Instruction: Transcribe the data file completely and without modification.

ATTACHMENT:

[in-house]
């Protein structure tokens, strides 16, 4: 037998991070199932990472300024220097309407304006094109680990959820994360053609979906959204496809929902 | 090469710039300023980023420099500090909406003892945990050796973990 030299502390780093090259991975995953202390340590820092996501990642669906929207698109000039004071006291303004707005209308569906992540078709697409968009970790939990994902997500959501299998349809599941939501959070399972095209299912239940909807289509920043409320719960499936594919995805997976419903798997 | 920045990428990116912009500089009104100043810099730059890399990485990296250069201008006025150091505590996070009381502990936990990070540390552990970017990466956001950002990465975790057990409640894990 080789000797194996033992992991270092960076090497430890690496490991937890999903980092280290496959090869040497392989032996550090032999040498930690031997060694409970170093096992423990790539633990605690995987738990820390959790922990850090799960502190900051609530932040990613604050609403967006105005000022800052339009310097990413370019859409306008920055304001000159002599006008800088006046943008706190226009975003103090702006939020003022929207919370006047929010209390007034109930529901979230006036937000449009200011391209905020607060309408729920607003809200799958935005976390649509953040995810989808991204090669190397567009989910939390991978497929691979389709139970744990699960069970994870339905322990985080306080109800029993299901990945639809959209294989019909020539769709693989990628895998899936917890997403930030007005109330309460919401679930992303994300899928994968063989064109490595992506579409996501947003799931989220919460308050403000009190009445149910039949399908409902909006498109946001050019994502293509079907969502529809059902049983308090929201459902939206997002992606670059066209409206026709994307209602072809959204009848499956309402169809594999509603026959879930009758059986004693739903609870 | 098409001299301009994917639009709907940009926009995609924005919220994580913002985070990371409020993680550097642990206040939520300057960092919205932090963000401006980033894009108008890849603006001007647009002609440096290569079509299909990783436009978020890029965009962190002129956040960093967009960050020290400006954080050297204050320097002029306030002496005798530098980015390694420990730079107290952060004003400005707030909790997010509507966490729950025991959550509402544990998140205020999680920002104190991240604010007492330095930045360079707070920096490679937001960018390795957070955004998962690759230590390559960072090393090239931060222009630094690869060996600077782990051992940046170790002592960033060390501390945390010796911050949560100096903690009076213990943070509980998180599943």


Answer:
[in-house]
């Protein structure tokens, strides 16, 4: 037998991070199932990472300024220097309407304006094109680990959820994360053609979906959204496809929902 | 090469710039300023980023420099500090909406003892945990050796973990 030299502390780093090259991975995953202390340590820092996501990642669906929207698109000039004071006291303004707005209308569906992540078709697409968009970790939990994902997500959501299998349809599941939501959070399972095209299912239940909807289509920043409320719960499936594919995805997976419903798997 | 920045990428990116912009500089009104100043810099730059890399990485990296250069201008006025150091505590996070009381502990936990990070540390552990970017990466956001950002990465975790057990409640894990 080789000797194996033992992991270092960076090497430890690496490991937890999903980092280290496959090869040497392989032996550090032999040498930690031997060694409970170093096992423990790539633990605690995987738990820390959790922990850090799960502190900051609530932040990613604050609403967006105005000022800052339009310097990413370019859409306008920055304001000159002599006008800088006046943008706190226009975003103090702006939020003022929207919370006047929010209390007034109930529901979230006036937000449009200011391209905020607060309408729920607003809200799958935005976390649509953040995810989808991204090669190397567009989910939390991978497929691979389709139970744990699960069970994870339905322990985080306080109800029993299901990945639809959209294989019909020539769709693989990628895998899936917890997403930030007005109330309460919401679930992303994300899928994968063989064109490595992506579409996501947003799931989220919460308050403000009190009445149910039949399908409902909006498109946001050019994502293509079907969502529809059902049983308090929201459902939206997002992606670059066209409206026709994307209602072809959204009848499956309402169809594999509603026959879930009758059986004693739903609870 | 098409001299301009994917639009709907940009926009995609924005919220994580913002985070990371409020993680550097642990206040939520300057960092919205932090963000401006980033894009108008890849603006001007647009002609440096290569079509299909990783436009978020890029965009962190002129956040960093967009960050020290400006954080050297204050320097002029306030002496005798530098980015390694420990730079107290952060004003400005707030909790997010509507966490729950025991959550509402544990998140205020999680920002104190991240604010007492330095930045360079707070920096490679937001960018390795957070955004998962690759230590390559960072090393090239931060222009630094690869060996600077782990051992940046170790002592960033060390501390945390010796911050949560100096903690009076213990943070509980998180599943």